Mliswa Urges Church Leaders To Be Truthful With Mnangagwa About Masses' Welfare
Independent legislator for Norton, Temba Mliswa, has urged church leaders to tell President Emmerson Mnangagwa the truth about the state of public affairs instead of misleading him.
Mliswa told ZiFM stereo recently that church leaders are better positioned to have the president’s ear and must use their proximity to tell him the truth for the transformation of communities. He said the masses were suffering, therefore, church leaders must not mislead the president into believing that all is well.
Mliswa made the remarks on the sidelines of a ZANU PF rally held in Norton recently. He attended the rally in ZANU PF regalia but was ejected by party supporters who accused him of criticising the president.
Mliswa later posted on Twitter after the ejection calling upon the police to be swift and fair when dealing with ZANU PF officials who would have committed acts of violence. He said:
I was manhandled at a ZANU-PF rally and had to defend myself. Despite reporting to the ZRP the culprits haven’t been arrested. I also have supporters who love & support me & are very much able to revenge but we don’t want that. The police should just do their job.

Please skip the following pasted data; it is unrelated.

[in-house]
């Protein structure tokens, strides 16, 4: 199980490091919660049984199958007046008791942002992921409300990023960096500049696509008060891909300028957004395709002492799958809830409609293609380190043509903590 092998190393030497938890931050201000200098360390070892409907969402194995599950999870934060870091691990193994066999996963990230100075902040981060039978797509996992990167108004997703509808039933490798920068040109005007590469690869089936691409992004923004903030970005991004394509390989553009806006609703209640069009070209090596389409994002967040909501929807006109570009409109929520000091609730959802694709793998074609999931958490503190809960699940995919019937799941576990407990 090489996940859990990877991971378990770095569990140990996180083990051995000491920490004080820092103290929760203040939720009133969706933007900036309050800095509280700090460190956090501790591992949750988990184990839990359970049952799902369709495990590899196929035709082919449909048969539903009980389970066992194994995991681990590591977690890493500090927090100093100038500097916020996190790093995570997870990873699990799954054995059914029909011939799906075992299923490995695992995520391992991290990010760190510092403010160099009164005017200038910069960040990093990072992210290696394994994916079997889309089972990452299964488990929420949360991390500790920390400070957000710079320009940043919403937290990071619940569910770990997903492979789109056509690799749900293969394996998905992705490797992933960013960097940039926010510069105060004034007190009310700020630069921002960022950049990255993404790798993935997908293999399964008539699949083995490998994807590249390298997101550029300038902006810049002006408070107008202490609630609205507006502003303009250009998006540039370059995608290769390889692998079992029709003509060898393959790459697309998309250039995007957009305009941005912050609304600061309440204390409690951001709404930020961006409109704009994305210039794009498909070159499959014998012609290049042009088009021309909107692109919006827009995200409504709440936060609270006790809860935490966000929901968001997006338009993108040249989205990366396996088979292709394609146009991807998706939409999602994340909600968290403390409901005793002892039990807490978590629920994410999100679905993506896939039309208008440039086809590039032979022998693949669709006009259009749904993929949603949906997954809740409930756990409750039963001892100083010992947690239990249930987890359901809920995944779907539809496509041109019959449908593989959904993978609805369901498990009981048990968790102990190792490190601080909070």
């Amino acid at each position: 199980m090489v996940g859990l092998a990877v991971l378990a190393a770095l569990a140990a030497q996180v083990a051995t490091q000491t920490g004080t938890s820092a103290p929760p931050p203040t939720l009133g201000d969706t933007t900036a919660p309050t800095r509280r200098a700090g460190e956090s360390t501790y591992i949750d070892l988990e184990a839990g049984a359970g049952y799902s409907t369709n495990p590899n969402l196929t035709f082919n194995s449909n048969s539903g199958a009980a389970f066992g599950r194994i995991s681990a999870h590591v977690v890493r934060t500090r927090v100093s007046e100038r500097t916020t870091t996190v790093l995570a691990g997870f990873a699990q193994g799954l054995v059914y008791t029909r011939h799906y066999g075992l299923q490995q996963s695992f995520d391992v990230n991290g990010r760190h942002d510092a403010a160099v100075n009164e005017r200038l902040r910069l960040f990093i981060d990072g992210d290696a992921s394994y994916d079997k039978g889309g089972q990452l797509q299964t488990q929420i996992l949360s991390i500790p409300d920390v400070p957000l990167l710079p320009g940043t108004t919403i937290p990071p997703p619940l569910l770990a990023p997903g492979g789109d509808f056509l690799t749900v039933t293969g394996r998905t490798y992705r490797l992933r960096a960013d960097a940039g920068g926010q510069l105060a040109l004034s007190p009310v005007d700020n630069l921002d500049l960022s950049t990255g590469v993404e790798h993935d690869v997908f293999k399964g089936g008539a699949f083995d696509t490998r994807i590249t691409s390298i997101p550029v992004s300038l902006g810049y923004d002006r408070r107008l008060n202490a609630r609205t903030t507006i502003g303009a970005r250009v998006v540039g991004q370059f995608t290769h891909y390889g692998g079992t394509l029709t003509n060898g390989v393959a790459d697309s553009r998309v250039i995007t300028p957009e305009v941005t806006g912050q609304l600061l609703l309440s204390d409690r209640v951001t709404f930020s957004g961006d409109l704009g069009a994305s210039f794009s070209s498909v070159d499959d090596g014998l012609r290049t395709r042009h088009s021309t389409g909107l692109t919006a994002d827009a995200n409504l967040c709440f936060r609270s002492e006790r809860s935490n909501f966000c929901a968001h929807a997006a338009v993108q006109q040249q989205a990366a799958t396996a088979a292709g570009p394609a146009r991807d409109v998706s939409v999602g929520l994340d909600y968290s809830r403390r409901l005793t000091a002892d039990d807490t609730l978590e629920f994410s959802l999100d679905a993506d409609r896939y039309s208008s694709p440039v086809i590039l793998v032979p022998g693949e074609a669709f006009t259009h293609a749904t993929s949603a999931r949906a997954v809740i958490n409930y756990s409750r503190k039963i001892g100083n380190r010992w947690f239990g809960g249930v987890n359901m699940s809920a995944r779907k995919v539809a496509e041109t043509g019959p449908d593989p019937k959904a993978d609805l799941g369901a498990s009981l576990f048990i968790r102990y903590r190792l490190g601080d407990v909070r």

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It will not be good. It reminds me of 2008 elections when some Zanu PF members had their homes burnt after people began to retaliate and Mugabe had to call for peace. We don’t need to go back there as a people. As I always say we remain the same people& neighbors after elections.
Temba Mliswa’s recent call for church leaders to honestly advise President Emmerson Mnangagwa is not the first of its kind. In May this year, the leader of Johanne the Fifth of Africa, Madzibaba Andby Makururu, also cautioned churches against exaggerating the number of congregants who would vote for Mnangagwa in the upcoming elections. VaPostori for Economic Development (VaPostori4ED) had claimed they would mobilise over two million members to vote for President Emmerson Mnangagwa. Makururu warned against lying to the president about the number of ZANU PF supporters.
Religion, particularly Christianity, has a significant influence on the political landscape in Zimbabwe, and churches have played a role in shaping the country’s direction since the colonial era. However, the relationship between the church and politics has been complicated, with concerns about religious leaders holding political positions and accusations of partisanship.